A CHEATER PLUG, AC GROUND LIFTER or THREE-PRONG/TWO-PRONG ADAPTER is
an adapter that allows a NEMA 5-15P grounding -type plug (three
prongs) to connect to a NEMA 1-15R non-grounding receptacle (two
slots). They are needed to allow appliances with 3-wire power cords
to plug into legacy ungrounded (two slot) receptacles found in older
buildings. The use of such an adapter avoids the need to replace
receptacles, but is potentially hazardous if the grounding tab is not
connected to electrical ground. A safer and more reliable
alternative identified in the US and Canadian electrical codes is to
replace the outlet with a
Ground Fault Circuit Interrupter
Cheater plugs are also used to break ground loops in audio systems. This practice has been condemned as disregarding electrical safety . A safer and more reliable alternative is to use an isolation transformer made specifically for this purpose.
* 1 History * 2 Use in residences * 3 Safety * 4 Alternatives * 5 References
Cheater plugs were previously available with a short flexible grounding wire rather than a screw tab. This allows use of the second duplex outlet that does not have a faceplate screw in the correct location for the screw tab. The grounding wire would be wrapped around the adapter to reach the faceplate screw. However, this ground-wire style of cheater plug was discontinued when it was noted that a loose unattached grounding wire could by accident become inserted into the "hot" blade socket of a nearby outlet, potentially leading to electrocution.
USE IN RESIDENCES
Three-prong plugs do not fit into the older, two-prong receptacles.
When used as intended, the ground pin of the 3-wire receptacle is to
be connected to the grounded cover screw, or to an external ground. In
In the professional audio and video fields, the cheater plug has been identified as a serious safety problem. Its casual use as a method for avoiding ground loops in analog audio and video signals (to eliminate hums and buzzes ) is dangerous. Bill Whitlock, president of Jensen Transformers, writes, "never, ever use devices such as 3 to 2-prong AC plug adapters, a.k.a. 'ground lifters', to solve a noise problem!" Whitlock relates how an electrical fault in one device that is connected to its electricity source through an ungrounded cheater plug will result in dangerous, high current flowing through audio or video cables. Whitlock notes that in 1997, consumer audio and video equipment electrocuted nine people.
The cheater plug is also recognized as a safety hazard in laboratory
settings. For example, in August 2005, Tarun Mal, an associate
Cleveland State University
There are several alternatives for connecting newer appliances to
two-prong receptacles without rewiring the building: removing the
grounding pin of the plug (unsafe), replacing the receptacle with a
three-prong outlet (unsafe without proper ground), or replacing the
receptacle with a
Ground Fault Circuit Interrupter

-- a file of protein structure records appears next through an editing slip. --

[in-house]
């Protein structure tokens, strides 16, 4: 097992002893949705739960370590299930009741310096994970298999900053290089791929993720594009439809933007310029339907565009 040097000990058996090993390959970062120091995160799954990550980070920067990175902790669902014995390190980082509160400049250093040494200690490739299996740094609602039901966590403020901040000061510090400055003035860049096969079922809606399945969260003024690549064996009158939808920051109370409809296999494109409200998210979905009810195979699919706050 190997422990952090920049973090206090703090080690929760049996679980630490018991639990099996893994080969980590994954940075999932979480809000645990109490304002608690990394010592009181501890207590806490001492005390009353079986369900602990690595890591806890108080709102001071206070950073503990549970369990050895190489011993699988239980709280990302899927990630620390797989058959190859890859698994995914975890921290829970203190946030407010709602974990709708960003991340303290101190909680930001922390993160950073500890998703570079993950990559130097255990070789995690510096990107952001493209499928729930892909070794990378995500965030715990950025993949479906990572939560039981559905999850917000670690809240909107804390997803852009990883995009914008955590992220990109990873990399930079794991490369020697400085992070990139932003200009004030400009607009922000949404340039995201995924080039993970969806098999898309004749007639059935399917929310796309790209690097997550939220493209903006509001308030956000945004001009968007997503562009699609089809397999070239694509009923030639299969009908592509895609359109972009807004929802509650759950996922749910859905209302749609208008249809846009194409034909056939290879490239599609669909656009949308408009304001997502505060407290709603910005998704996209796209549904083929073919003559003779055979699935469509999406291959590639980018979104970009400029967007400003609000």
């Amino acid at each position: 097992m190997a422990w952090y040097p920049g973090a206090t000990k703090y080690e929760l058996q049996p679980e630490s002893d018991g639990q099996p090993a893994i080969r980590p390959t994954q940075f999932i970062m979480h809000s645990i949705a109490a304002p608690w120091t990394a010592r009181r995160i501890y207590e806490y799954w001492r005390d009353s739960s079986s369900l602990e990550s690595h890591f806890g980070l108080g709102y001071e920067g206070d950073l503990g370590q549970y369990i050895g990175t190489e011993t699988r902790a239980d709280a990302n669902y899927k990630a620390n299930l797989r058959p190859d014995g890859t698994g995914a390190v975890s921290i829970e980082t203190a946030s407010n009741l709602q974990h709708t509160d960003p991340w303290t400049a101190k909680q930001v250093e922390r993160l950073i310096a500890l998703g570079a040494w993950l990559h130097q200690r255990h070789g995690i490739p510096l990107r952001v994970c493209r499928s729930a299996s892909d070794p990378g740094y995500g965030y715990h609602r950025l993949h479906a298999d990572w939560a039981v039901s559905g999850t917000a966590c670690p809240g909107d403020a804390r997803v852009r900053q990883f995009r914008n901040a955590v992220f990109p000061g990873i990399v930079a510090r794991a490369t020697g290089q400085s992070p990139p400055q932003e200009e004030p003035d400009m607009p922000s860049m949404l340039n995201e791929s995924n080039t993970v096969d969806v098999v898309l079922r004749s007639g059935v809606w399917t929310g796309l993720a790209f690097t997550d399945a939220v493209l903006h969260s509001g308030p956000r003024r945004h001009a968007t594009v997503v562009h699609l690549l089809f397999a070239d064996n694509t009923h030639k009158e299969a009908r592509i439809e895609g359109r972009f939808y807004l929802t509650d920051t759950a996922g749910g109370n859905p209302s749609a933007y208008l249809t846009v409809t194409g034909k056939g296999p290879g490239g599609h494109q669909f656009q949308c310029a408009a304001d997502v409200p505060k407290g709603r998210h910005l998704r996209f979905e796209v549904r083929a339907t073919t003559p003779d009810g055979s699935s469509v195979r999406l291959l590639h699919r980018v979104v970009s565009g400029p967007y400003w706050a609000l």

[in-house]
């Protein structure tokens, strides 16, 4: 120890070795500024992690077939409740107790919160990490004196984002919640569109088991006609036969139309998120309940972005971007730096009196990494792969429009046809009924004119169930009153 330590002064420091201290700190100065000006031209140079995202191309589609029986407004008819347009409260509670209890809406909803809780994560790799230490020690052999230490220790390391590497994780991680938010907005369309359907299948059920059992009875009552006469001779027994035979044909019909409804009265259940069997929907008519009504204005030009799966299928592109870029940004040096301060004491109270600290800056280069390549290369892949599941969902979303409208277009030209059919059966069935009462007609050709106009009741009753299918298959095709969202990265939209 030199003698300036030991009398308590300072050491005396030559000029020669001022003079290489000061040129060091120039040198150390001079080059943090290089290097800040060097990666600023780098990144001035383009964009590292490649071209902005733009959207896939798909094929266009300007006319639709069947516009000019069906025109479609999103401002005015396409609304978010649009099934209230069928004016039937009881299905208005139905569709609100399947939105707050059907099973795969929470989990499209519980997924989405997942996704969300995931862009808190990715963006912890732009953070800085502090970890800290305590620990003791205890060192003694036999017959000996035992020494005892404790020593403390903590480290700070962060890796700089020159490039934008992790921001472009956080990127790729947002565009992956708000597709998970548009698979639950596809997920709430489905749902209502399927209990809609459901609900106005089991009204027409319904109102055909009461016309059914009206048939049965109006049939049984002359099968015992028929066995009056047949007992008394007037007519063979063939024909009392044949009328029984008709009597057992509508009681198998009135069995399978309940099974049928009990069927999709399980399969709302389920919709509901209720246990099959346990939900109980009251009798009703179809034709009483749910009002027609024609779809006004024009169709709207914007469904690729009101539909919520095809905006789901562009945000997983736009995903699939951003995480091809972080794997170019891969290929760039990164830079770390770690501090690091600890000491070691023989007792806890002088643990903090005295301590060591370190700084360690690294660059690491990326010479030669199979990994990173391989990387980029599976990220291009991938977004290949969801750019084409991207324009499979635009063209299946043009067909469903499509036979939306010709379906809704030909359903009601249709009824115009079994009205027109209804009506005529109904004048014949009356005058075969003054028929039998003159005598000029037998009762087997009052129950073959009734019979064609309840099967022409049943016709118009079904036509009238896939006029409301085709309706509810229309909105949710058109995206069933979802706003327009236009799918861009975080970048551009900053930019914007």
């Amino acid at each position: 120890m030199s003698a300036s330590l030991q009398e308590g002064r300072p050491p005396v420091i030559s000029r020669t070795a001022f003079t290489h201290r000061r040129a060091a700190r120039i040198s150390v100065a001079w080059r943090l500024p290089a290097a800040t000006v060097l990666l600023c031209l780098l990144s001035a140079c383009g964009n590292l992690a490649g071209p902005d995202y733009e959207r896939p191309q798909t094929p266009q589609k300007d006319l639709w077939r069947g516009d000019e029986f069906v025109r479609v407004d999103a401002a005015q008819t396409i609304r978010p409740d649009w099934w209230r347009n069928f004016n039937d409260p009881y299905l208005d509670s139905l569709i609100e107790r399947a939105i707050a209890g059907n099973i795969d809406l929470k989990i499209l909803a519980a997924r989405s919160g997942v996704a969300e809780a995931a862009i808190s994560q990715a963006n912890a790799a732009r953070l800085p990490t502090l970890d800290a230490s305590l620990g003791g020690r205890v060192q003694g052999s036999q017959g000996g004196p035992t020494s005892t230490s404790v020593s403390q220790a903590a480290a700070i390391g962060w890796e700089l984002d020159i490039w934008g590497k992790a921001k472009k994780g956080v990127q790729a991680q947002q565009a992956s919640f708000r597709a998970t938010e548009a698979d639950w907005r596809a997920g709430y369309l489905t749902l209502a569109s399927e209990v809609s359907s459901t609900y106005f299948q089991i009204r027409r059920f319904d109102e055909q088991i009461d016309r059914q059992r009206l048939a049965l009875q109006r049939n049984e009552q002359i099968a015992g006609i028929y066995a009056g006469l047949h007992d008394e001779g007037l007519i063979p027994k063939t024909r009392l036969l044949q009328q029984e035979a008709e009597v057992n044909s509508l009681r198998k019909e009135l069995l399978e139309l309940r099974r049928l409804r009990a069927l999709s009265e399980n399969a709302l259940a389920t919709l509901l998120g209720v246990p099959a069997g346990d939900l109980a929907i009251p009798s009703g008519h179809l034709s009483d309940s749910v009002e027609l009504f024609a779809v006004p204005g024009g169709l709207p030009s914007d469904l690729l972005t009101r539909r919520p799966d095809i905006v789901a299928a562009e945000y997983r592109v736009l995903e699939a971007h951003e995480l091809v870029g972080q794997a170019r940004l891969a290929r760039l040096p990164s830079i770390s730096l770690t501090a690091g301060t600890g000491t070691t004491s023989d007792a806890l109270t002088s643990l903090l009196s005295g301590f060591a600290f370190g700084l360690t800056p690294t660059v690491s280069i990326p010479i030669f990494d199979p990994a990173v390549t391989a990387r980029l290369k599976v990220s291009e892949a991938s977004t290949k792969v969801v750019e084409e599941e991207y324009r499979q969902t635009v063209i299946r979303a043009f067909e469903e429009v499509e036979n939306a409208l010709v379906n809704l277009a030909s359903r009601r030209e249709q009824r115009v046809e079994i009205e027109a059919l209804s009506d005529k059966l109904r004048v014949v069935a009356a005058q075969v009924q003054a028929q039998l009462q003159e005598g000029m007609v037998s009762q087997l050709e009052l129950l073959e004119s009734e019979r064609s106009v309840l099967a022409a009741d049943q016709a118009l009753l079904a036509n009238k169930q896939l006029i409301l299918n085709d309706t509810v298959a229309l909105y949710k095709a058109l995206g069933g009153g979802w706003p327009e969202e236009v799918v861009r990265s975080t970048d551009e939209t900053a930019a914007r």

Removing the grounding pin of the appliance’s plug is unsafe, and leaves the appliance without proper grounding even when relocated and plugged into a properly grounded three-prong receptacle. Additionally, since most NEMA 5-15P plugs have both current-carrying prongs the same width and rely on the ground pin for correct orientation, removing it allows insertion of the plug with hot and neutral wires reversed, creating an additional hazard. In most cases it also invalidates the manufacturer's warranty against defects as an unsupported modification of the appliance.
Replacing the receptacle with the three-prong type and leaving the ground screw unconnected is just as unsafe as using a cheater plug, but has the additional disadvantage that subsequent users of the outlet may not be aware that it is not properly grounded. However, if the ground screw of the receptacle is connected to the neutral side, electric shock is possible even if the appliance is properly functioning. This is called a "false" or "bootleg" ground and is a serious safety hazard often undetected by common receptacle testers .
Replacing the receptacle with a GFCI receptacle is the safest alternative. If a GFCI receptacle is properly functioning, it will interrupt dangerous current to limit the duration of a potentially lethal electric shock from an appliance precisely when the receptacle is not the only conductor to electrical ground (a Ground Fault ). For the purpose of protecting humans against electric shocks, the National Electrical Code permits such replacement if the installer marks the GFCI as having "No Equipment Ground".
* ^ Cauldwell, Rex (2002). Wiring a House (rev. ed.). Taunton. p.
112. ISBN 1-56158-527-0 .
* ^ A B Binggeli, Corky (2003). Building Systems for Interior
Designers. Wiley. p. 233. ISBN 0-471-41733-5 .
* ^ A B C "GFCI: Receptacles Without a Ground". Mike Holt.
1999-12-30. Archived from the original on 2010-02-17. Retrieved
* ^ Electrical Safety novascotia.ca
* ^ A B C D E Whitlock, Bill (2005). "Understanding, Finding, and
Eliminating Ground Loops in Audio and Video Systems" (PDF). pp. 6–7.
Archived from the original (PDF) on 2010-02-21. Retrieved 2010-02-18.
* ^ Ellis, Scott (November 11, 2009). "Diagnosing and Fixing Ground
Loops to Prevent AC Hum/Buzz" (PDF). Ebtech Audio. Retrieved May 30,
* ^ A B C "A New Ruling on Wiring". The Miami News. 1969-09-26. p.
1D. Retrieved 2010-02-17.
* ^ "FAQ: Facts and Lore". National Fire Protection Association.
Archived from the original on 2010-02-17. Retrieved 2010-02-17.
* ^ A B C D Miller, John Dudley (2006-03-07). "